While the system took about six minutes to come up with optimal evacuation routes, Cornerstone said its’ program has been able to cut the calculation time down to 1 second.

The public safety global market is expected to grow exponentially, according to a June report by the Korea Institute for Industrial Economics & Trade (KIET). The report projected that the global public safety market is estimated to grow from $280.9 billion in 2013 to $537.6 billion by 2023. That’s an average 6.7 percent annual growth.

The market in China including services is expected to see a significant expansion in 10 years from $24.2 billion market in 2013 to $69.1 billion, while Korea’s market is expected to grow from $5.1 billion to $9.9 billion.

In big data and data analytics, the global market is expected to see faster growth at 17.5 percent between 2015 and 2022. According to Homeland Security Research Corp. (HSRC) based in Washington D.C., the big data and data analysis global market will be used in various disaster and security crises and will reach about $11 billion.

Moving forward

“In terms of infrastructure, Korea is one of the world’s best and we have advanced technologies,” said Han Dong-soo, a professor at KAIST. “The problem is applying that technology in a practical way.”

He said technology development is just the entry point in solving problems such as disasters and safety prevention.

“Just from the technology stand point, we’ve reached a certain level but we are at the stage of practical application,” Han said. He said the government has to be more aggressive to apply these technologies for practical uses.

In 2010 the professor developed a mobile location tracking system that can find a person indoors, including which floor that they are on. This technology was developed to help people respond quickly to time-limited crises like a kidnapping or if people suddenly have a serious health problem like a heart attack.

“The most important factor in saving lives, whether it is disaster or a crime, is time,” Han said. “Today’s technology really helps reduce the time it would take and increase the chances of survival.”

New technology can also help reduce costs.

It was estimated by the Ministry of Interior and Safety that a natural disaster costs, on average, 5.4 trillion won ($4.77 billion) in damages and 10.8 trillion won in recovery expenses.

The World Bank in a study estimated that global natural disasters have cost $520 billion while forcing 26 million people into poverty.

Oh Jai-ho, professor of environmental atmospheric sciences at Pukyong University, said in disaster prevention and management, the most important factor is accuracy. In order to improve that, Oh says that a better understanding of the cause of a disaster is necessary.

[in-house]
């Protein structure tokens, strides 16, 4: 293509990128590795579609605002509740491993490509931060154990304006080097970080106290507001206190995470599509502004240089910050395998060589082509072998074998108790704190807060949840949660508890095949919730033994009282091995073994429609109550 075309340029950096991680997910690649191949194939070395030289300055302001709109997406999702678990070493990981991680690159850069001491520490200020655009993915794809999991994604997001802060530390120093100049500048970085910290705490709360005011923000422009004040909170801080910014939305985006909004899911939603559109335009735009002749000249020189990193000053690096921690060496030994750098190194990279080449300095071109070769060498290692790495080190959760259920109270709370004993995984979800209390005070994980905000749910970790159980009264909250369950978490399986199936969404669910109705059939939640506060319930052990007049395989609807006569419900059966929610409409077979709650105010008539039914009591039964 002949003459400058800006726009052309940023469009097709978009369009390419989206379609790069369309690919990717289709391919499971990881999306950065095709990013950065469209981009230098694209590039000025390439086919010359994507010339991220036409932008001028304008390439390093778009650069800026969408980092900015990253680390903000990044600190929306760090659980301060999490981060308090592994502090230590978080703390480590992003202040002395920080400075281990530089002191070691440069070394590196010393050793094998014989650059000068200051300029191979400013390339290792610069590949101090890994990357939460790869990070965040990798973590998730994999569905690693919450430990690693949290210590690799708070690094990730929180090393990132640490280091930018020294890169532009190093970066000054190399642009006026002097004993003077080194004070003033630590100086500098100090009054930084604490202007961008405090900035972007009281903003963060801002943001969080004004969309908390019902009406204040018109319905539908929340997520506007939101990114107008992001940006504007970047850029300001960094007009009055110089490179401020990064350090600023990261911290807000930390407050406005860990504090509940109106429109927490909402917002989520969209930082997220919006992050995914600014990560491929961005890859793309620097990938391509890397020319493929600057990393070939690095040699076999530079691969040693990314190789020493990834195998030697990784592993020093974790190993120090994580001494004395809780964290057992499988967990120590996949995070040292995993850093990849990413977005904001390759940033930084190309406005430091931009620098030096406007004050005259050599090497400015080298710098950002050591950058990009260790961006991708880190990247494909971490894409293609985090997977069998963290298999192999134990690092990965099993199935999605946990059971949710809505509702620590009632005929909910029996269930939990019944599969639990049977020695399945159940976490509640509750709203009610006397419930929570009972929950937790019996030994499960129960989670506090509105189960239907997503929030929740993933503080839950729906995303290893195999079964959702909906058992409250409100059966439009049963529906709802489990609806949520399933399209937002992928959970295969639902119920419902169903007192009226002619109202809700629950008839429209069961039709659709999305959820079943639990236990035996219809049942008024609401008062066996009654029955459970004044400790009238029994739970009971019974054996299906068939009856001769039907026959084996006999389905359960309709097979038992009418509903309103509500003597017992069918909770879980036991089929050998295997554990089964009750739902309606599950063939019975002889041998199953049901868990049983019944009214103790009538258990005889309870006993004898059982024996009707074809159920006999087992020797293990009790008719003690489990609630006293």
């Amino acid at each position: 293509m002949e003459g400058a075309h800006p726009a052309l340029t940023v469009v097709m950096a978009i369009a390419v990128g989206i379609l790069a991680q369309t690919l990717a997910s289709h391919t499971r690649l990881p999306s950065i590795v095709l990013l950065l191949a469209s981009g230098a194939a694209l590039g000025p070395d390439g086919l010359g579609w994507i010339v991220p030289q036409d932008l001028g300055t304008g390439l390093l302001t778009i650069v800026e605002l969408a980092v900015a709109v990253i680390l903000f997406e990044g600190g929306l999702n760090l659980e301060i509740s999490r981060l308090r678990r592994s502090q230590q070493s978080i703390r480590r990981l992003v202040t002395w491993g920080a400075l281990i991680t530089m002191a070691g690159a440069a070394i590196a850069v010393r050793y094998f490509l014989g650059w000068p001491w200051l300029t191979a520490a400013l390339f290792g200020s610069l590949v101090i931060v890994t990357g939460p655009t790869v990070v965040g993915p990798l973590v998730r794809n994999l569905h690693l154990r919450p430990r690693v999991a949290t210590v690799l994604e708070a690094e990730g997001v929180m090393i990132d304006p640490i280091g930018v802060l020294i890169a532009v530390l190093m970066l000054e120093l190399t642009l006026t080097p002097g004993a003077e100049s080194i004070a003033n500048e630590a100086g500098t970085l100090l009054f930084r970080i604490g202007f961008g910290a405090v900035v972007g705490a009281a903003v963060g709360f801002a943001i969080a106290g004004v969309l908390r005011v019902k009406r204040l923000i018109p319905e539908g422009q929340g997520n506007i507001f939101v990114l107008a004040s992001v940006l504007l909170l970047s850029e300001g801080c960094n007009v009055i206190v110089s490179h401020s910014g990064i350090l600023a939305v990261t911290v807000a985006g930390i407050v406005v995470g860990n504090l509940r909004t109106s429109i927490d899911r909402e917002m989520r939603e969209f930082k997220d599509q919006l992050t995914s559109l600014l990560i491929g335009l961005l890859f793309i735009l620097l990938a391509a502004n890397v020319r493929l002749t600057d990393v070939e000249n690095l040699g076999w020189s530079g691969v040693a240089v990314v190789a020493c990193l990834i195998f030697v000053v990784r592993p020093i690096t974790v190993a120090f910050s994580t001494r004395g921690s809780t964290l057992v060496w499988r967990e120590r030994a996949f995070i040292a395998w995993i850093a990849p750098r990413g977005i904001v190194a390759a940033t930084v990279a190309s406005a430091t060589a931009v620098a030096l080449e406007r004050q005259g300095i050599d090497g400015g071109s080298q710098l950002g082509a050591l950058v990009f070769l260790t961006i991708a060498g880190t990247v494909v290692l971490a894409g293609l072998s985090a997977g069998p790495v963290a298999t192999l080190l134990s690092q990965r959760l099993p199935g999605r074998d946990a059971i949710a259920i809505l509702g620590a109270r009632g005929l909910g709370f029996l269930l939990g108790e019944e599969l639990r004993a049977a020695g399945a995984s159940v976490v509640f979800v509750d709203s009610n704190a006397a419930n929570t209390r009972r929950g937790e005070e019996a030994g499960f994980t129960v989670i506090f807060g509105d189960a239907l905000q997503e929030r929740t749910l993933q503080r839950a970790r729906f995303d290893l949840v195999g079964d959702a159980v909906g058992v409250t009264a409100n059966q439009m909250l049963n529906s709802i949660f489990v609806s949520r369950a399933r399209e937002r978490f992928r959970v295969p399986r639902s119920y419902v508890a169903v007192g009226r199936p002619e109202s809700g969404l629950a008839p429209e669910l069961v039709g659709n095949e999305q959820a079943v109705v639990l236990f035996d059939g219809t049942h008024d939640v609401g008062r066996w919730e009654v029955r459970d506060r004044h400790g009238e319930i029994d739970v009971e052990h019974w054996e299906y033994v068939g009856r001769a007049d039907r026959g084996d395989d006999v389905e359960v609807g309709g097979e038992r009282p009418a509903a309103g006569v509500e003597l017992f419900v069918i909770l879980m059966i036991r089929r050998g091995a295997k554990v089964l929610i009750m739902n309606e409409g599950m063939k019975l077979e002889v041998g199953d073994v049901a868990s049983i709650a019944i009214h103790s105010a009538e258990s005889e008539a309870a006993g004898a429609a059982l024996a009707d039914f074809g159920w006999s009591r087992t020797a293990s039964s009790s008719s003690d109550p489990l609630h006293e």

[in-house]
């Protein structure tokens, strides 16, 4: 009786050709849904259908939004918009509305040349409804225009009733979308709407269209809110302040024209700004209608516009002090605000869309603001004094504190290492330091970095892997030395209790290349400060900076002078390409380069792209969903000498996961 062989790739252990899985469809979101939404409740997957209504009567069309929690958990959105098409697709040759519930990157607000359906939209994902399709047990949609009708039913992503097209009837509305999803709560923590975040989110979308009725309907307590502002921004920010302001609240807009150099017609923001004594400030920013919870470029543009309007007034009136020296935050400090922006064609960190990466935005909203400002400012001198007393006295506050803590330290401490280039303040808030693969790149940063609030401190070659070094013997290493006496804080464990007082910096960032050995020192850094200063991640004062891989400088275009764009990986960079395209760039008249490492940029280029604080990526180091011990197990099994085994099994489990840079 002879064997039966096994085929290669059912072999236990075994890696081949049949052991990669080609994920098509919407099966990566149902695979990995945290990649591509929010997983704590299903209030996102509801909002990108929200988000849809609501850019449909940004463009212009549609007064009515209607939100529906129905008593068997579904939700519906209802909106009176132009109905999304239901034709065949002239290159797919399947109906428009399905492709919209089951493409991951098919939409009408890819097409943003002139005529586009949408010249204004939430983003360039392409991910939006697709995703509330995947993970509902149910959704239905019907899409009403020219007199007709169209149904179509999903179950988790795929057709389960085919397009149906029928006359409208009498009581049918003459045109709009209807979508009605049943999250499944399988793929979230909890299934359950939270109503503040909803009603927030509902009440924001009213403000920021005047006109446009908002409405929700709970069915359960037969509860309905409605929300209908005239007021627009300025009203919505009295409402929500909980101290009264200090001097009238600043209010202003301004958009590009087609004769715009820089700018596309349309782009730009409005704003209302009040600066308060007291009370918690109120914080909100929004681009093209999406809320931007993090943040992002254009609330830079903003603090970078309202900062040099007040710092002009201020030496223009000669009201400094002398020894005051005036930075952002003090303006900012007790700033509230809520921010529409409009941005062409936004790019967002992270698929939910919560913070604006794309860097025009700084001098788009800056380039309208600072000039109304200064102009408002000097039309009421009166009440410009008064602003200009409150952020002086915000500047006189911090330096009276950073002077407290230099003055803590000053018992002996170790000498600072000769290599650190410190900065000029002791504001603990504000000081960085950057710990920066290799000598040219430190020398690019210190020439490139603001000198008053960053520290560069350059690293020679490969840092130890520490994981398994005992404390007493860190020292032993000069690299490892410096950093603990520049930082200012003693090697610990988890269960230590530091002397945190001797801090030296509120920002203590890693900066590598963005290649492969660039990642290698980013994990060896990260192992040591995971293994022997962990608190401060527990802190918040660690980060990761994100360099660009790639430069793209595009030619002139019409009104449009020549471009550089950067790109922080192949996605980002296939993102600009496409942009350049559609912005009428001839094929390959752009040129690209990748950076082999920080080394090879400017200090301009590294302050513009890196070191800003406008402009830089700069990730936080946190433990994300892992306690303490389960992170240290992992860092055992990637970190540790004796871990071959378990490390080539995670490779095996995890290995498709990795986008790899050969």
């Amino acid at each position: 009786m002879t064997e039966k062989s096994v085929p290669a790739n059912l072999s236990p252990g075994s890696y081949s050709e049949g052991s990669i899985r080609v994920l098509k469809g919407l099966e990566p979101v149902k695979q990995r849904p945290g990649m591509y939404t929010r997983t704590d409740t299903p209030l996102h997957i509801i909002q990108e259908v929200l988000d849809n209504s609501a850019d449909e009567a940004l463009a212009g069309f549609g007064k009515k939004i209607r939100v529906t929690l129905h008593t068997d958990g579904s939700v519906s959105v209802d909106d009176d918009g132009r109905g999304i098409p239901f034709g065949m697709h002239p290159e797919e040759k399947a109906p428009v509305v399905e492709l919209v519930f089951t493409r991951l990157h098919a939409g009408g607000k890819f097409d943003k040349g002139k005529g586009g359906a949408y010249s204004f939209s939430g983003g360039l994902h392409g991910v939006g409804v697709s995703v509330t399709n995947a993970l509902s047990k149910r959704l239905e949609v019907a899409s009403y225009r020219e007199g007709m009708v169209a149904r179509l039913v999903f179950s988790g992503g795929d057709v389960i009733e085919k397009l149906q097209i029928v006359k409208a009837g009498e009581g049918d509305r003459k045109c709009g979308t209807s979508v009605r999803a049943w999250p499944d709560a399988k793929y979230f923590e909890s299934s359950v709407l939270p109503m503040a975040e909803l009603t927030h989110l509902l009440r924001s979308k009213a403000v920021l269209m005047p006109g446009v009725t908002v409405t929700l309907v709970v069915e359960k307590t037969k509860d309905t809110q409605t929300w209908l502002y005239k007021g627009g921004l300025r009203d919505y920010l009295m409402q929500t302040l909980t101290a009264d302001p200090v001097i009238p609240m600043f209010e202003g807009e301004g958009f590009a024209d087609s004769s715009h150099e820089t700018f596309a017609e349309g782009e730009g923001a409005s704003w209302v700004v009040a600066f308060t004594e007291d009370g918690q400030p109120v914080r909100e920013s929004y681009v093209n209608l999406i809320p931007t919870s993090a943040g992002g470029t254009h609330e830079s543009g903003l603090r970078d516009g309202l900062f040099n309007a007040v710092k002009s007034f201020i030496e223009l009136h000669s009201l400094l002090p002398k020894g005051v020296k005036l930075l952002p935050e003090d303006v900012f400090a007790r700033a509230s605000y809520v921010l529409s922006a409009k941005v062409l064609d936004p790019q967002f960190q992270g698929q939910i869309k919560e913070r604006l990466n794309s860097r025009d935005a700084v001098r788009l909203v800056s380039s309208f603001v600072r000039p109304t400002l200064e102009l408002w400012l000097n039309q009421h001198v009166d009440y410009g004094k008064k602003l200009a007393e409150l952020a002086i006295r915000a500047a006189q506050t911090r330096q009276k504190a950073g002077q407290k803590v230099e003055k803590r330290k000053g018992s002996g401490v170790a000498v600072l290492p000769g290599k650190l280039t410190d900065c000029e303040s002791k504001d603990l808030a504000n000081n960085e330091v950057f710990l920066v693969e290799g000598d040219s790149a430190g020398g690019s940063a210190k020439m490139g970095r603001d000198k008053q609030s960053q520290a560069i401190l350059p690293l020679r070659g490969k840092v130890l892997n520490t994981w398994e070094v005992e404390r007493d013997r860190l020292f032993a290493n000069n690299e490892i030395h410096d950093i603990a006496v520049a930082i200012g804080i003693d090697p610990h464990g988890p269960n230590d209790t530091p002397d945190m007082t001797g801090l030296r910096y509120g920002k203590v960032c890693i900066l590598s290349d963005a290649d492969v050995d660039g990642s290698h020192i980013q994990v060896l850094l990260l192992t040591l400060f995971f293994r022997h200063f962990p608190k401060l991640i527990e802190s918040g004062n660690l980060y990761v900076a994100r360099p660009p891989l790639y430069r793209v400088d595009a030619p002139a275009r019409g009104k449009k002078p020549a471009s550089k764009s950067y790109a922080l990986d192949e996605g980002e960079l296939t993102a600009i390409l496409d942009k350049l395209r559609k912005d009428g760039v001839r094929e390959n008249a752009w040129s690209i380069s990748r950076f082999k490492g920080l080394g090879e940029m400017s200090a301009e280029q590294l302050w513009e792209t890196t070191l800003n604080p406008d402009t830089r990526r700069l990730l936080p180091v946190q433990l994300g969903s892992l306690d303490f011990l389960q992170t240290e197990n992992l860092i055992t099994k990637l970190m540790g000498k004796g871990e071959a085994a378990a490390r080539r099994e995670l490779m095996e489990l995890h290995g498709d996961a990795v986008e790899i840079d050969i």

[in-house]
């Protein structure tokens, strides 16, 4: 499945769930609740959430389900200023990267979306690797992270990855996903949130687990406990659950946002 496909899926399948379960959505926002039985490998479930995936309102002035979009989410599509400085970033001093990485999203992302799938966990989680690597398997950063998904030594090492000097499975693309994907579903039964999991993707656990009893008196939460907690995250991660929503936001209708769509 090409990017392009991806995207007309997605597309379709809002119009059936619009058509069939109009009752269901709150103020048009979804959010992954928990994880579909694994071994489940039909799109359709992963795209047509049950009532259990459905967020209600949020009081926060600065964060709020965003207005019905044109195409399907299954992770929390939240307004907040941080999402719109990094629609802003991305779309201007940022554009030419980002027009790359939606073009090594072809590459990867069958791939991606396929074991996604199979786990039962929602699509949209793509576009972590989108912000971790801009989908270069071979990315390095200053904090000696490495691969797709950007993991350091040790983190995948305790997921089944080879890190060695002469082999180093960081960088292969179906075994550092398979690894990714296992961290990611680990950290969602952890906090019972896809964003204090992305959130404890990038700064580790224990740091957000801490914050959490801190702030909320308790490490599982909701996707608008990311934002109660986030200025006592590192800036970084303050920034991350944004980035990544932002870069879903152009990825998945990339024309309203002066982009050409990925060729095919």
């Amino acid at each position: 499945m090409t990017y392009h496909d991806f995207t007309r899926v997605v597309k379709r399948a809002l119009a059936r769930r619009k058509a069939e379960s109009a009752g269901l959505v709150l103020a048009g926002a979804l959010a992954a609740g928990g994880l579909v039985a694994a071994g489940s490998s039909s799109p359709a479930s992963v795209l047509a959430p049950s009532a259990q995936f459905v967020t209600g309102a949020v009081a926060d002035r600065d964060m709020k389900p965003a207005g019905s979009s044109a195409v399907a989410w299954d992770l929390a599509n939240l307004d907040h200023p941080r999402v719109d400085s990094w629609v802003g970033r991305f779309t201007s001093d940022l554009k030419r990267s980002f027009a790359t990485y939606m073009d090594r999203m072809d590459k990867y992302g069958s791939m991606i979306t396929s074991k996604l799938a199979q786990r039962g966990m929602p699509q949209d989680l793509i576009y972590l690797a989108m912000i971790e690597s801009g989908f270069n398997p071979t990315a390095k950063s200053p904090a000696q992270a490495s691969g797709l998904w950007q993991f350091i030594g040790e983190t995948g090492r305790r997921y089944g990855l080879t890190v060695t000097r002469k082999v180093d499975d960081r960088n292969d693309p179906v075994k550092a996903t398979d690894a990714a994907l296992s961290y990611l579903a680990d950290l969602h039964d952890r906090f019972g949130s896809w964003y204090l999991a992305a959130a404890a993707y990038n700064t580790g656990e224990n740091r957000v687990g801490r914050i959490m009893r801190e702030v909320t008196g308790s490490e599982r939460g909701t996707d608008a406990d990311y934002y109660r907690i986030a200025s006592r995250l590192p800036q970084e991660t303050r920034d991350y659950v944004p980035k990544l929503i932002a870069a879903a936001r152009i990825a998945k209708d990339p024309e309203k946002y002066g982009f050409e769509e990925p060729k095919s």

This is where artificial intelligence and big data analysis contributes significantly.

“In the past, we only assumed the reasons behind why disasters happened but really didn’t have specific data that gave detailed information for a better understanding,” Oh said. “But today we have technology that can analyze the root of the disasters.”

“Without the past the computer cannot see the future,” professor Oh said. “It needs to learn. From that, it can then increase the accuracies of projections to the very last details, which us humans can miss.”

The professor and his research team at the university in June introduced AlphaMet, a weather forecast system that runs on artificial intelligence. Sorting and reorganizing the data is the first step towards maximizing the use of fourth industrial revolution technologies like artificial intelligence and big data analysis, said Sungkyunkwan University professor Yoon Hong-sik.

Yoon has already used big data to create a safety map for his school that not only provides information on toxic or hazardous substances and materials around the school but detailed information such as the amount. The map also provides evacuation routes.

“The government has a massive amount of data but currently everything is disorganized and disconnected, which makes it impractical,” said Yoon “No matter how advanced technologies are with artificial intelligence and big data, you can’t use those with simple data.”

Professor Oh of Pyukong University said the practical use of these technologies including quantum computing technology will take some time before they are actually used.

“Major markets like the U.S. and Europe are ahead of us and China is rapidly following,” Oh said. “But nobody dominates the market, which means the market is still open for anyone.”

BY LEE HO-JEONG [lee.hojeong@joongang.co.kr]